-Needs to be reliable (and indeed, a slightly slower train can win out if traffic conditions tend to create very large error bars around travel time)

-Generally needs some level of frequency (since I can presumably drive at any point during the day, but a low-frequency train not only constrains my outbound trip, it also necessarily constrains my return)

"Productive time" versus "wasted time" is another consideration (though its application vs flying is harder to calculate, since if you can fly through security and then board late you might get 30-45 minutes of useful time in the terminal as well as mid-flight).

Of note, the US tends to use a three-hour rule in calculating how long people are willing to take on the train (vs flying). Japan uses a four-hour rule. I tend to think that after a pretty good amount of the post-9/11 nonsense we're probably closer to three and a half hours (particularly on connection-required routes, which add an additional time burden [and hassle] to flying).

The big issue in this case is the sheer size of the LA basin (and with it, the distances required to get to LAX [or BUR or LGB, though only B6 flies direct to LAS from either of those two]).

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Well, and it seems probable that some investments could get a better runtime than Amtrak presently has Los Angeles-San Bernadino, too. I think 4.5 hours Union Station to Las Vegas might be a bit too long.

 

Practically speaking, I have to wonder what could be done on the Palmdale side of things (which implies a different catchment area).

I disagree that it would be too long. Currently to get between Las Vegas and Los Angeles, you either have to fly, take a bus, or drive. Taking the train is much more convenient than flying, much more comfortable than a bus, and of course unlike a car, you don't have to drive. So I think the convenience and comfort of the train could easily compensate for any extra running time.

 

 

To compete on time, a train has to be significantly faster than friving. This is because driving time is measured door to door whereas train times don't include the time it gets to and from the station at either end, plus any waiting time at the station. You typically don't turn up at a sttaion with second to spare, so to make the comparison totally fair, that has to be accounted for too.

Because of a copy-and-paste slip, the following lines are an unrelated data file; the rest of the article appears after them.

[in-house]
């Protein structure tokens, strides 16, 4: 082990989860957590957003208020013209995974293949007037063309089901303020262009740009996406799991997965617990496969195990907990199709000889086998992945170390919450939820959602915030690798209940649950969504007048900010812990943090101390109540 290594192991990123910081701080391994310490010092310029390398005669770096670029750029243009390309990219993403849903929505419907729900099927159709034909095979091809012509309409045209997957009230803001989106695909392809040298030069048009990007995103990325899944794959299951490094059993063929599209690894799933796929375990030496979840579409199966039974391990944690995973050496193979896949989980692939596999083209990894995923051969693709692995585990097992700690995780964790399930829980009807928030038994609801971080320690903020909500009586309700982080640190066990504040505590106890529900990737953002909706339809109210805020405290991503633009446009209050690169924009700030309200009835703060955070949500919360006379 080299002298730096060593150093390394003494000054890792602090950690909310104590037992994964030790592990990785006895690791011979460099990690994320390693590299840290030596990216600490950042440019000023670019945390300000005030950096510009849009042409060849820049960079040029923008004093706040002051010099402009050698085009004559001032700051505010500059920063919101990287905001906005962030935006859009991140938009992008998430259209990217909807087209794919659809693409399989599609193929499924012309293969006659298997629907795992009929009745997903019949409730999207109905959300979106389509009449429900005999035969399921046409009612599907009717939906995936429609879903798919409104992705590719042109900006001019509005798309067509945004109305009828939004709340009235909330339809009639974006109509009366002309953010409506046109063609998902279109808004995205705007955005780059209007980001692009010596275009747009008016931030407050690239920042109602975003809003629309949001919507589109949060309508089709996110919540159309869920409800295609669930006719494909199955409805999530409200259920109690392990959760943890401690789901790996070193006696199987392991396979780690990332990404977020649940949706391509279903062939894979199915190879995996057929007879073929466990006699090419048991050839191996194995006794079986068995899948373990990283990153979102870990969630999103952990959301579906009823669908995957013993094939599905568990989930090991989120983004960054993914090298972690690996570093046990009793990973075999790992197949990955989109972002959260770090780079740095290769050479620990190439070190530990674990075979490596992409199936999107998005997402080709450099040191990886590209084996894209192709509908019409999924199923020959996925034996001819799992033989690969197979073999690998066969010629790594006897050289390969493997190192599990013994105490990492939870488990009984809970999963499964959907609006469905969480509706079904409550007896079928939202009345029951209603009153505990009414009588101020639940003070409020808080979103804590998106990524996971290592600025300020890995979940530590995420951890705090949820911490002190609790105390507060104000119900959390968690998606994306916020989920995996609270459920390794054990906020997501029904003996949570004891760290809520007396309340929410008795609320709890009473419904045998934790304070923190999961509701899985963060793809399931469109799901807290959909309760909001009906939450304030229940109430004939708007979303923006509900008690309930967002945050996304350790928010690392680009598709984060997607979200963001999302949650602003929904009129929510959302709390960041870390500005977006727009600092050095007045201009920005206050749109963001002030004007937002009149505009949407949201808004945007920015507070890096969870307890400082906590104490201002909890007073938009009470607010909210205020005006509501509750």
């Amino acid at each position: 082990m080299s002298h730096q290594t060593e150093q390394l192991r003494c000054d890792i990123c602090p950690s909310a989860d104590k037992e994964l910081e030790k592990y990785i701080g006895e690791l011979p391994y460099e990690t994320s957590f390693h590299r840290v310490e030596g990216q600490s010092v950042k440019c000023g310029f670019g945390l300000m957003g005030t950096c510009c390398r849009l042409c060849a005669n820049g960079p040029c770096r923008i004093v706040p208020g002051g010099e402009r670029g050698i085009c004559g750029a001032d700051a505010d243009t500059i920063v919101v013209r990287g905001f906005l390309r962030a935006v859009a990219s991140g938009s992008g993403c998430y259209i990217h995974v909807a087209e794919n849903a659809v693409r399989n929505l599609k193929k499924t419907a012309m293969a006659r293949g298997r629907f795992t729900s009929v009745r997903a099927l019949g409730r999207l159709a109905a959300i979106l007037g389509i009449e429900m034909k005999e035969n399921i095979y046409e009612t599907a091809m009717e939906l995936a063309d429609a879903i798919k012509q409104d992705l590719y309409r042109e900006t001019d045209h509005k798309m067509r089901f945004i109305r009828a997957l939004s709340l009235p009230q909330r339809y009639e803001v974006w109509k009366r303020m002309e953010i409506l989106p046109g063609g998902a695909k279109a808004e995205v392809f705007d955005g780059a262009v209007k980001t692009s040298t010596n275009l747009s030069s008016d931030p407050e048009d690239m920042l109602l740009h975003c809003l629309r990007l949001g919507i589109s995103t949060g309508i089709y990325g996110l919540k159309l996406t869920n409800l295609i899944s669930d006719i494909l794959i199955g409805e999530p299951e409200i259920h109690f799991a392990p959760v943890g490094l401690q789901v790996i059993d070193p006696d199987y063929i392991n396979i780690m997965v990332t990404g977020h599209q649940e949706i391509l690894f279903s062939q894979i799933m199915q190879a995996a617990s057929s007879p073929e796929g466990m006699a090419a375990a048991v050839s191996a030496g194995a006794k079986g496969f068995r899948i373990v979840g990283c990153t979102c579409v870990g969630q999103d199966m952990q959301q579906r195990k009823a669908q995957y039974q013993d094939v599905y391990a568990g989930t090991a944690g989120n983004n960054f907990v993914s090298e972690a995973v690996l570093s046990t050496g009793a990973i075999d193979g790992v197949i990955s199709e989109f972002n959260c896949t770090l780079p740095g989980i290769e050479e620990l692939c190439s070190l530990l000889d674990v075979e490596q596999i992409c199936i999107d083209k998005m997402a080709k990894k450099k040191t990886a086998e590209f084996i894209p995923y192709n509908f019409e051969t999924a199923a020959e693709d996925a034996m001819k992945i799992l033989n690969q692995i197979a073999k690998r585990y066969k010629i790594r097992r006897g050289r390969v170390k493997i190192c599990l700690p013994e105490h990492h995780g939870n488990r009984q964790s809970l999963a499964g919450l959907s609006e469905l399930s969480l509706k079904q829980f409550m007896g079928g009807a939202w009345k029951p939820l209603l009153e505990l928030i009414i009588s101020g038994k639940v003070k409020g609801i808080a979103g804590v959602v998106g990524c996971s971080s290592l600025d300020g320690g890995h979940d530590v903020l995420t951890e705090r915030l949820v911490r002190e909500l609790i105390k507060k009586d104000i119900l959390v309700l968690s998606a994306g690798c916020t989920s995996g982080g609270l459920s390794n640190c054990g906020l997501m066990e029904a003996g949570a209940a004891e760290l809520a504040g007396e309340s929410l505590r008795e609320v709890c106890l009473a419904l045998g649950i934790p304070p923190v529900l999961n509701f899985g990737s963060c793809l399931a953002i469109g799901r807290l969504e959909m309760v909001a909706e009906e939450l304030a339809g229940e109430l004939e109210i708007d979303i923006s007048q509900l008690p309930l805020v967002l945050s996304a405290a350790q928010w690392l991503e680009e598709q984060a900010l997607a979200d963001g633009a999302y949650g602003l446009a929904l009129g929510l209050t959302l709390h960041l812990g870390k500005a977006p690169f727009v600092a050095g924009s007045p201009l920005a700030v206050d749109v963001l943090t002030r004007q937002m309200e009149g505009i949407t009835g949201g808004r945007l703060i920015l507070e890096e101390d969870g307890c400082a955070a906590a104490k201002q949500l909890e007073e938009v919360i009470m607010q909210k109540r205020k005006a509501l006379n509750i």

This goes for airlines too.

 

Now, personally I believe that trains have other advantages besides speed, and that there are plenty of people who wopuld take the train even if it took longer, as long as that excess time stayed within reason. For example because the time you spend on a train can be used productively whereas driving time is essentialyl wasted time. But if you are going to compete on speed alone, then you need to compare like to likes, and that means the train must be faster than driving to be equal, and must be a lot faste rto be faster.

Most Amtrak trains already take longer than driving, yet people still ride. I really don't think that speed is the main factor here.

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My read is that for a train to be operationally self-sufficient, it doesn't need to be significantly faster than driving, but it needs to be at least competitive with "pure" drivetime. Getting into the 60 MPH average speed range is often sufficient. However, it also:

-Needs to be reliable (and indeed, a slightly slower train can win out if traffic conditions tend to create very large error bars around travel time)

-Generally needs some level of frequency (since I can presumably drive at any point during the day, but a low-frequency train not only constrains my outbound trip, it also necessarily constrains my return)

 

"Productive time" versus "wasted time" is another consideration (though its application vs flying is harder to calculate, since if you can fly through security and then board late you might get 30-45 minutes of useful time in the terminal as well as mid-flight).

 

Of note, the US tends to use a three-hour rule in calculating how long people are willing to take on the train (vs flying). Japan uses a four-hour rule. I tend to think that after a pretty good amount of the post-9/11 nonsense we're probably closer to three and a half hours (particularly on connection-required routes, which add an additional time burden [and hassle] to flying).

 

The big issue in this case is the sheer size of the LA basin (and with it, the distances required to get to LAX [or BUR or LGB, though only B6 flies direct to LAS from either of those two]).